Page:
“Almost one in six UK small businesses in a recent survey said they are ‘very’ concerned about managing cash flow effectively over the next 12 months. A quarter of these businesses cited late payments as the main cause of cash flow problems.*
“This is an enormous pressure for small businesses to face and over the past two years many SMEs have turned to bridging finance as a solution to cash flow issues.
“Historically, bridging finance has been associated with investment opportunities but the market is widening and more firms are taking out short term loans to aid cash flow. Nowadays it’s a necessary resource for business owners as clients are generally taking longer to pay bills.
“For companies that have a strong reserve of equity in either their business premises or another property, short term funding secured against commercial or residential investment property remains one of the quickest and simplest ways to draw down capital.
“Provided that a business is basically in good health, a short term injection of loan capital can often be sufficient to allow it to continue operating without undue disruption until income streams have stabilised, as well as help refocus the business plan to longer term growth rather than survival.”
Much like going to a bank to apply for a business loan, there are a number of elements you need to prepare before approaching a short term lender for a bridging loan.
1. The amount
Think carefully about the amount you will need, it’s important to be realistic. With a bridging loan you can borrow anything from around £30,000 to £3million. Don’t over stretch yourself, but don’t under estimate what you need as terms are fixed and it can be difficult to increase the loan value once it’s been secured.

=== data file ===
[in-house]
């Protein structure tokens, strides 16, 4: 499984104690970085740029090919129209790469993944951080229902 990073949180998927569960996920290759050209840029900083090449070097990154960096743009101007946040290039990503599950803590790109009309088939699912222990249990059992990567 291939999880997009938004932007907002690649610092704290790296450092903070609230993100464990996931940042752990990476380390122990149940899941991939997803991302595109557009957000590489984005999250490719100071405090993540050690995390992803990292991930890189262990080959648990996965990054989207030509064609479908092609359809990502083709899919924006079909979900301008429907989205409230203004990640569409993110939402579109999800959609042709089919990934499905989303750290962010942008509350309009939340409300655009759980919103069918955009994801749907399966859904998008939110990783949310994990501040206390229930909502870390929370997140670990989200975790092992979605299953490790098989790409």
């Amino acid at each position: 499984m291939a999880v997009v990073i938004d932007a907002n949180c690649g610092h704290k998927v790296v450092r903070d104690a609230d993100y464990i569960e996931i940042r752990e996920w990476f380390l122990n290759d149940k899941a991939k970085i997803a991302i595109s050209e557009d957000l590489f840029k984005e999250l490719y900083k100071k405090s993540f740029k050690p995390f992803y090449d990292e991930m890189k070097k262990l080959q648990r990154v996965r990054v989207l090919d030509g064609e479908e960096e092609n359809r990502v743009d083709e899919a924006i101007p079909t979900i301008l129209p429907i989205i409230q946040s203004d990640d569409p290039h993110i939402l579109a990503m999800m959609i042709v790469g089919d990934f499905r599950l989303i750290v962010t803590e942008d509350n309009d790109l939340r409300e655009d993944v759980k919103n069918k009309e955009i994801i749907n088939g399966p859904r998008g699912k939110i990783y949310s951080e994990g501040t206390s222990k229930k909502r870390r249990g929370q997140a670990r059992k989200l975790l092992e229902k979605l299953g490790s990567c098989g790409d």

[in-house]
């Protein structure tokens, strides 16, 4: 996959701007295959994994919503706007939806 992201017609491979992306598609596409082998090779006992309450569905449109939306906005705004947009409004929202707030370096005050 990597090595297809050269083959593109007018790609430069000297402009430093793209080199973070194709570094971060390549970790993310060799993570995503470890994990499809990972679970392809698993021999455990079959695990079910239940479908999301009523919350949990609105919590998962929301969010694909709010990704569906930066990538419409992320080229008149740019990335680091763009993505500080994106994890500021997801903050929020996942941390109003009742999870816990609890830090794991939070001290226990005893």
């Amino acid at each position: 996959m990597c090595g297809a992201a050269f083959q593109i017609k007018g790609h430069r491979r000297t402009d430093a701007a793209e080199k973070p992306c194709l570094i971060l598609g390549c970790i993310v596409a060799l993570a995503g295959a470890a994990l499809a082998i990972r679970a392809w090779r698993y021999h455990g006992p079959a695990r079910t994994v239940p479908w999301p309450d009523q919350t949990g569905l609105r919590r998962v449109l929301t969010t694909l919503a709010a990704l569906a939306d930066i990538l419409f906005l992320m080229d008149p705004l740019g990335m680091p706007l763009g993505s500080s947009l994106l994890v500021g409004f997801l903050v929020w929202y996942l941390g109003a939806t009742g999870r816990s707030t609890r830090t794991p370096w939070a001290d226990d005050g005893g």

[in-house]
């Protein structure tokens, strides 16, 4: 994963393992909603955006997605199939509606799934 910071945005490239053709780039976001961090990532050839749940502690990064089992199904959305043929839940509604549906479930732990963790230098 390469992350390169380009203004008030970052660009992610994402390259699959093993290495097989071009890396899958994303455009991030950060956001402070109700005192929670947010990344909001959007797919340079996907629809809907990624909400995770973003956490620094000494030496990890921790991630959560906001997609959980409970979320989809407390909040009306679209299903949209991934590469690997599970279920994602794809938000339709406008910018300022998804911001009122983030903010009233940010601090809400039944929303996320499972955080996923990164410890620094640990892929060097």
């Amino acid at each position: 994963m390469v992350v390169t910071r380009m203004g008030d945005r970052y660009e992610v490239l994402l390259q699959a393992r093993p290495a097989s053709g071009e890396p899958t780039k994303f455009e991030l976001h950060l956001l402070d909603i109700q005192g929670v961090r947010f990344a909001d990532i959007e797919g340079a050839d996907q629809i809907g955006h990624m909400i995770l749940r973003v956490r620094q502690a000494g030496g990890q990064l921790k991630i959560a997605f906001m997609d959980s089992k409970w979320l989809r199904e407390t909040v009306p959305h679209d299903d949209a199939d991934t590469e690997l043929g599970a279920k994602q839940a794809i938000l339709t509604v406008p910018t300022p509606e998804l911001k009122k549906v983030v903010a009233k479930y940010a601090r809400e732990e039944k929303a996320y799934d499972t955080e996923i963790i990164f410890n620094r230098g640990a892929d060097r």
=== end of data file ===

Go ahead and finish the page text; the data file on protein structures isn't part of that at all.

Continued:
2. The terms
Bridging loans are short term, usually paid back within 12 months so you need to be clear on your exit strategy from the outset. How do you plan to repay the loan over the next 12 months? Also, if you go over the agreed term, you could be charged and will need to re-negotiate new terms. Look for lenders which offer flexibility so that if you go over the average loan time you know exactly what your terms will be.
3. The specifics
Why is the loan required? You need to have a clear outline to present to your lender on what the money is going to be used for and why the funding is vital for your business now.
4. Trusted sources
If it’s your first time applying for a bridging loan, you may be unsure which lender to approach. It’s tempting to snap up the first offer you come across but always take the time to compare rates and check out the reputation of the firm that you are considering using. Use your existing trusted sources for recommendations, speak to either your lawyer or accountant for help.
5. Have your documents prepared
There are set documents you will need to provide for your bridging loan to be processed. Have your ID (either passport or driving licence), a declaration of income and copies of your building insurance ready.